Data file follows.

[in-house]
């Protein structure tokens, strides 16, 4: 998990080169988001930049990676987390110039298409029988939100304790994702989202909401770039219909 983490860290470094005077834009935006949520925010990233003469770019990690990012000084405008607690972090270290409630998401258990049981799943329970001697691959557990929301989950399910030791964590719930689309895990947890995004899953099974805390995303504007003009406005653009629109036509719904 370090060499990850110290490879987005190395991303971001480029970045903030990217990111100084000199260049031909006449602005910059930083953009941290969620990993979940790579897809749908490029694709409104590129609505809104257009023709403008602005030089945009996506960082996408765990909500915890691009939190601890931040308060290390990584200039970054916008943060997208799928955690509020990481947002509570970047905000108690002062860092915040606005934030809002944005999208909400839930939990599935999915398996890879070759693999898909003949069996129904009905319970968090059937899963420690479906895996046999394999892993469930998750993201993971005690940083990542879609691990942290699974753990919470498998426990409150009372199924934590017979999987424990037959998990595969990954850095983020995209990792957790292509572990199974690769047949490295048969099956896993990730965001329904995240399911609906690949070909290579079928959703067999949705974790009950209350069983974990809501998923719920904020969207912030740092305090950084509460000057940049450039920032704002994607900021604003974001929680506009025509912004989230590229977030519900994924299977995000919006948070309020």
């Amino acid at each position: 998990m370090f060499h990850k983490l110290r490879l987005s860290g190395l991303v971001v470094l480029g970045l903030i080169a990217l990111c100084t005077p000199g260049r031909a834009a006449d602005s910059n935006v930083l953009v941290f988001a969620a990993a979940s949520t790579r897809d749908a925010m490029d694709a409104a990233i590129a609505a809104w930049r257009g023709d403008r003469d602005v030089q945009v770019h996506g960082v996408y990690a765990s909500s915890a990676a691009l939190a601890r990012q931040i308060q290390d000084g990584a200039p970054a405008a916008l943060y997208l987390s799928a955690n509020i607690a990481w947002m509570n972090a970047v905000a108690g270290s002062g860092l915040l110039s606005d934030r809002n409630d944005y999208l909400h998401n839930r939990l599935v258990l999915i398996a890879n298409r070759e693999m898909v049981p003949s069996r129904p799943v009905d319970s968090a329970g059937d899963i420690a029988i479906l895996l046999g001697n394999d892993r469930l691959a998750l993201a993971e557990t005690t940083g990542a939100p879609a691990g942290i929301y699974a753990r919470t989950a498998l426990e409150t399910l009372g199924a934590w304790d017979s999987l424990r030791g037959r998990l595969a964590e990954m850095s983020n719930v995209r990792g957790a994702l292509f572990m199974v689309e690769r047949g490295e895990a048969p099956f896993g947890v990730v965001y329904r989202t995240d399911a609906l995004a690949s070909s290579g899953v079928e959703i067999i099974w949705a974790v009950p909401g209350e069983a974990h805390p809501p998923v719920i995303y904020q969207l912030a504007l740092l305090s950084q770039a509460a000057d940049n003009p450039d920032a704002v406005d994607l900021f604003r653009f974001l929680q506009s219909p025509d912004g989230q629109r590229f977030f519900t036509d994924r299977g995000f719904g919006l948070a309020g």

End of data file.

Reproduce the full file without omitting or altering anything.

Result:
[in-house]
């Protein structure tokens, strides 16, 4: 998990080169988001930049990676987390110039298409029988939100304790994702989202909401770039219909 983490860290470094005077834009935006949520925010990233003469770019990690990012000084405008607690972090270290409630998401258990049981799943329970001697691959557990929301989950399910030791964590719930689309895990947890995004899953099974805390995303504007003009406005653009629109036509719904 370090060499990850110290490879987005190395991303971001480029970045903030990217990111100084000199260049031909006449602005910059930083953009941290969620990993979940790579897809749908490029694709409104590129609505809104257009023709403008602005030089945009996506960082996408765990909500915890691009939190601890931040308060290390990584200039970054916008943060997208799928955690509020990481947002509570970047905000108690002062860092915040606005934030809002944005999208909400839930939990599935999915398996890879070759693999898909003949069996129904009905319970968090059937899963420690479906895996046999394999892993469930998750993201993971005690940083990542879609691990942290699974753990919470498998426990409150009372199924934590017979999987424990037959998990595969990954850095983020995209990792957790292509572990199974690769047949490295048969099956896993990730965001329904995240399911609906690949070909290579079928959703067999949705974790009950209350069983974990809501998923719920904020969207912030740092305090950084509460000057940049450039920032704002994607900021604003974001929680506009025509912004989230590229977030519900994924299977995000919006948070309020």
């Amino acid at each position: 998990m370090f060499h990850k983490l110290r490879l987005s860290g190395l991303v971001v470094l480029g970045l903030i080169a990217l990111c100084t005077p000199g260049r031909a834009a006449d602005s910059n935006v930083l953009v941290f988001a969620a990993a979940s949520t790579r897809d749908a925010m490029d694709a409104a990233i590129a609505a809104w930049r257009g023709d403008r003469d602005v030089q945009v770019h996506g960082v996408y990690a765990s909500s915890a990676a691009l939190a601890r990012q931040i308060q290390d000084g990584a200039p970054a405008a916008l943060y997208l987390s799928a955690n509020i607690a990481w947002m509570n972090a970047v905000a108690g270290s002062g860092l915040l110039s606005d934030r809002n409630d944005y999208l909400h998401n839930r939990l599935v258990l999915i398996a890879n298409r070759e693999m898909v049981p003949s069996r129904p799943v009905d319970s968090a329970g059937d899963i420690a029988i479906l895996l046999g001697n394999d892993r469930l691959a998750l993201a993971e557990t005690t940083g990542a939100p879609a691990g942290i929301y699974a753990r919470t989950a498998l426990e409150t399910l009372g199924a934590w304790d017979s999987l424990r030791g037959r998990l595969a964590e990954m850095s983020n719930v995209r990792g957790a994702l292509f572990m199974v689309e690769r047949g490295e895990a048969p099956f896993g947890v990730v965001y329904r989202t995240d399911a609906l995004a690949s070909s290579g899953v079928e959703i067999i099974w949705a974790v009950p909401g209350e069983a974990h805390p809501p998923v719920i995303y904020q969207l912030a504007l740092l305090s950084q770039a509460a000057d940049n003009p450039d920032a704002v406005d994607l900021f604003r653009f974001l929680q506009s219909p025509d912004g989230q629109r590229f977030f519900t036509d994924r299977g995000f719904g919006l948070a309020g």